This is a burger and weeknight pizza wine, in which the wine will do its job and make the food taste better. That’s a fine accomplishment for a $10 red wine. That it’s petite sirah is even better.

Winebits 353: Special rose edition

winenews

Rose wine newsBecause rose is no longer the province of cranks like the Wine Curmudgeon, but has become real wine celebrated by the wine establishment.

Making money with rose: South Africa’s Mulderbosch, whose rose is regularly featured here, has discovered that rose is profitable. Or, as a leading Winestream Media outlet put it, part of the “high-flying rose segment.” Mulderbosch, which did barely any business in the U.S. save for the rose in years past, will see its rose sales in 2014 double the volume it did for all of its wines in 2013. Of course, this being the Winestream Media, the article skirts the reason for the rose’s success, that it’s cheap and tastes good. That’s too much truth, apparently.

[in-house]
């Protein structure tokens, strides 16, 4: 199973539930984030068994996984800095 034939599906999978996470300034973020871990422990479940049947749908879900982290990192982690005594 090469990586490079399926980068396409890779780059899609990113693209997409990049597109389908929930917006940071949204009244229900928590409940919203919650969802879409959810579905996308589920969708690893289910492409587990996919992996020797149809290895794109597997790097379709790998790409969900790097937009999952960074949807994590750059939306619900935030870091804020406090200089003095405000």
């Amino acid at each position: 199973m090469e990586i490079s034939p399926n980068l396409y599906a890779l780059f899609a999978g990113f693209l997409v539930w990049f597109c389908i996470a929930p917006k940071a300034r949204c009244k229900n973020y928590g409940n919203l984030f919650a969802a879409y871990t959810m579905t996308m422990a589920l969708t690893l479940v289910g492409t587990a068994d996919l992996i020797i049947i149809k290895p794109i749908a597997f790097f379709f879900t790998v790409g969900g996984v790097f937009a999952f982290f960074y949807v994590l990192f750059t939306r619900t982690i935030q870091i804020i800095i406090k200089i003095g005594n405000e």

Make it Kosher, please: My pal Lou Marmon has a dry rose, Israel’s Recanati, in his list of value Kosher wines for the Jewish High Holy Days. Lou has always been a rose supporter, and it’s good to see rose making a name for itself in Kosher wine. Which, of course, has too long been seen as nothing more than sweet red.

Revenge! Which is the Wine Curmudgeon’s poor attempt at a pop culture reference. New York’s Hamptons, home to lots of rich people, Ina Garten of “Barefoot Contessa” cooking show fame, and a very odd network TV series that includes Madeline Stowe, suffered through a rose crisis this summer. The New York Post, whose Page Six was invented to keep track of just such threats to western civilization, reported that there was very little rose to be had over Labor Day weekend. Fortunately, the situation wasn’t as bad as in 2012, when rose was rationed. Who knew? Note to rich people: The next time you run out of rose, go here. Or have your assistant do it. It lists all the rose reviews on the blog, most $10, and you should be able to find one of them the next time rose is rationed.